Keep Warm When Exercising Outside

If you think winter cold means being begrudgingly relegated to the couch, it's time to get up, get dressed, and get outside to spite it.

running in winterEarlier this month, Punxsutawney Phil predicted six more weeks of winter, and judging by the arctic chill currently blasting half the country, the groundhog was right. But before you resign to working out indoors until April, consider stepping outside for your daily run or power walk. The change of scenery will refresh you, plus studies show that walking or running outside is key to treating seasonal depression.

So, ready to go? Here is how to make sure you have got the gear that will keep you warm while you are out there:

Head Case: Listen to mom: You do lose a ton of body heat through your head (up to 40%, according to OSHA). So before you take off, grab a proper topper, like Pearl Izumi's Accelerator hat, lined with super-soft fleece, keeping you itch-free, warm, and cute all at the same time.

Base Layers: Instead of pulling on a heavy sweatshirt (or two), layer at least three lighter items, which will trap your body heat and absorb your sweat. Under Armour's ColdGear SubZero Mock clings tightly to the skin, creating a spandex shield from frigid wind chills. Top that with their less-snug Velocity Pullover and a windbreaker (see Top Coat, below), and you will be good to go.

Top Coat: Sure, Gore-Tex parkas are great for skiing, but bulky jackets will just drag you down on a run or walk. When exercising (especially in snow, rain, or sleet), swap your oversize coat for a more slim-fitting waterproof windbreaker. Marmot's Original DriClime Windshirt works to wick away moisture while fighting off nasty headwinds.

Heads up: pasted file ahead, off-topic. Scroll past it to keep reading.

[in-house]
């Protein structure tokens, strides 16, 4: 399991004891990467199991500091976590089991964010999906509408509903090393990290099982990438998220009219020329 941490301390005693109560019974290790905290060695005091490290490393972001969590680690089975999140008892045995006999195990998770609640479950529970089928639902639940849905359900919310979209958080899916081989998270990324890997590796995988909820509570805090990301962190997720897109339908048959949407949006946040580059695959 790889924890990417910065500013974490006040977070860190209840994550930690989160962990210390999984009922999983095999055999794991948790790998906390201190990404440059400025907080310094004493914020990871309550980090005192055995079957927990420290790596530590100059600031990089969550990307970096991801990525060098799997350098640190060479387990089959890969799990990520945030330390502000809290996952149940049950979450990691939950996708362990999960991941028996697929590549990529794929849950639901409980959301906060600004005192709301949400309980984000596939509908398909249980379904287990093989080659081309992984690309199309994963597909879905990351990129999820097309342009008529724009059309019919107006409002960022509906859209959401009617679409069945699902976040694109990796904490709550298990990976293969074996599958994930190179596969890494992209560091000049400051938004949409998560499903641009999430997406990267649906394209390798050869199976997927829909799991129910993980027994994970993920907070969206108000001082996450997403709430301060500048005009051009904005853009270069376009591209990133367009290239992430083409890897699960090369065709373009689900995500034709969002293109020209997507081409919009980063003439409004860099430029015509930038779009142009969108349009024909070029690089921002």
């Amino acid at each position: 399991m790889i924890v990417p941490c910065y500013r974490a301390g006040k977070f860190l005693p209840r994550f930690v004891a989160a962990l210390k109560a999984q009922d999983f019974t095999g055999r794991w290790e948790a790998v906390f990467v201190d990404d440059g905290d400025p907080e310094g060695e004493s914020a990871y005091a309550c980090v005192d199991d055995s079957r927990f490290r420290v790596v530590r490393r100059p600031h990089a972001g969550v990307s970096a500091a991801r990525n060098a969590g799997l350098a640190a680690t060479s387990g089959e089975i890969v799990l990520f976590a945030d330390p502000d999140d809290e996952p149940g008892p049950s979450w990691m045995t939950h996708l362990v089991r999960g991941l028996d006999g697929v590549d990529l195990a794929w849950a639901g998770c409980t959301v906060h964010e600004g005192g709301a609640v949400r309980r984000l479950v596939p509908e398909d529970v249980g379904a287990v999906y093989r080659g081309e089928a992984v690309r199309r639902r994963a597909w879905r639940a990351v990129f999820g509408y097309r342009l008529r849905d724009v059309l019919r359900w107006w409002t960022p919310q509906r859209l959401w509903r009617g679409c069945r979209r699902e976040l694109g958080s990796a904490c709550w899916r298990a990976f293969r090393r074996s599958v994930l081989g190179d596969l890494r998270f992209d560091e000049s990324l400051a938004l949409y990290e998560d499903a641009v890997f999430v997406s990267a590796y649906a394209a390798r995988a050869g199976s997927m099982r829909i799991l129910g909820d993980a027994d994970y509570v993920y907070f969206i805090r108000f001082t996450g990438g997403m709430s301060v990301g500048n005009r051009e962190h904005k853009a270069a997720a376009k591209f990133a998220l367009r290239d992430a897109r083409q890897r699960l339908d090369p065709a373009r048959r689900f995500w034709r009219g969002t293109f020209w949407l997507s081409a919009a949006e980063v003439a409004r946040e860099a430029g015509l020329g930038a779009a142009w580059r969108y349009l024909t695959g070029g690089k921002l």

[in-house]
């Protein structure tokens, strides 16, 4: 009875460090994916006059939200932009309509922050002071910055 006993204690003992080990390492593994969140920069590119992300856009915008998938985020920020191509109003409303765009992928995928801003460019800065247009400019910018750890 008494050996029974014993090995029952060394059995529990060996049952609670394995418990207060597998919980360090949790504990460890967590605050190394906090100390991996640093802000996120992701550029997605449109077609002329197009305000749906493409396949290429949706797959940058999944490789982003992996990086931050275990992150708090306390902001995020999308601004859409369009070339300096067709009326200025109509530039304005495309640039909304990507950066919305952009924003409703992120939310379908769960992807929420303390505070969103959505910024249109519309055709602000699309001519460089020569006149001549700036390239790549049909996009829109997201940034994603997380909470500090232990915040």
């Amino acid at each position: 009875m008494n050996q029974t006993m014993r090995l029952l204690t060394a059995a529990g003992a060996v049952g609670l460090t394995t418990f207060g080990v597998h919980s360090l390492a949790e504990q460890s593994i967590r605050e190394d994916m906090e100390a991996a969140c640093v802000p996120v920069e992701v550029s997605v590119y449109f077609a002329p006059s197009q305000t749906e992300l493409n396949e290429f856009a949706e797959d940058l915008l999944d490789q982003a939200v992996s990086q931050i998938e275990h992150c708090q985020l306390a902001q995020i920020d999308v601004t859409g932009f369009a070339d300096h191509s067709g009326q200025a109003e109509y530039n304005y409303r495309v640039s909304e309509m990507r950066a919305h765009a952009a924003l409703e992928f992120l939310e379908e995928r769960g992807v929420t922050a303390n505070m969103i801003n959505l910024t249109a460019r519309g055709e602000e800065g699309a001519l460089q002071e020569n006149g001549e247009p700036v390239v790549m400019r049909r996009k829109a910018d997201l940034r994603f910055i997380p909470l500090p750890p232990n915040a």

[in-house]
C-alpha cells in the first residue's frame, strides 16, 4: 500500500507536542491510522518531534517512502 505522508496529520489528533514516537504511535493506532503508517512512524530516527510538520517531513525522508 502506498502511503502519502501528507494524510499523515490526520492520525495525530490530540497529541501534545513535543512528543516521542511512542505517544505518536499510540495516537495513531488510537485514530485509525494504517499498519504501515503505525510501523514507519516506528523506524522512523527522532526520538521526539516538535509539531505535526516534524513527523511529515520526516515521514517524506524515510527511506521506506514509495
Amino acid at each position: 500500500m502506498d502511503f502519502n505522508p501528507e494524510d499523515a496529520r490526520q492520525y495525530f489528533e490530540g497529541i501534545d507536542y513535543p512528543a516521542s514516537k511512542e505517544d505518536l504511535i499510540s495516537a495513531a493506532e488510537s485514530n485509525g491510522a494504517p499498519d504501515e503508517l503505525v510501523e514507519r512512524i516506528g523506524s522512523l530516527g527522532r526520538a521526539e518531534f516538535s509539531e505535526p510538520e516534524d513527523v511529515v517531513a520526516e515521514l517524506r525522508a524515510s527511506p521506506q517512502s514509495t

Tighten Up: You may think spandex tights belong on superheroes, but there is something to be said about lycra leggings. Acting like a second-skin, tights like the adidas Supernova not only insulate your legs, but the also support your muscles. If you are not ready (or willing) to rock the tights look, try a looser-fitting style of pants, like Moving Comfort's NoChill Hybrid Pants, which are wind -- and sweat -- resistant.

To the Extremes: Situated at the far reaches of your body, your feet and toes are the last parts to warm up during exercise. To keep your tootsies toasty, wear heavy-duty, moisture-wicking socks, like those by Drymax, or double up on your standard socks (you may have to up the size of your running shoes to accommodate the extra girth). And to prevent frozen fingers, trade your gloves for mittens, Manzella's Windpro Mitten will give your fingers wiggle room, letting them warm each other. In addition, if socks and mittens fail to keep you comfortably warm, check out Heat Max's HotHands products. Choose from air-activated heat-emitting pouches that cozily slip into your socks, gloves, and pockets or, for really cold weather, opt for the heated socks and gloves.

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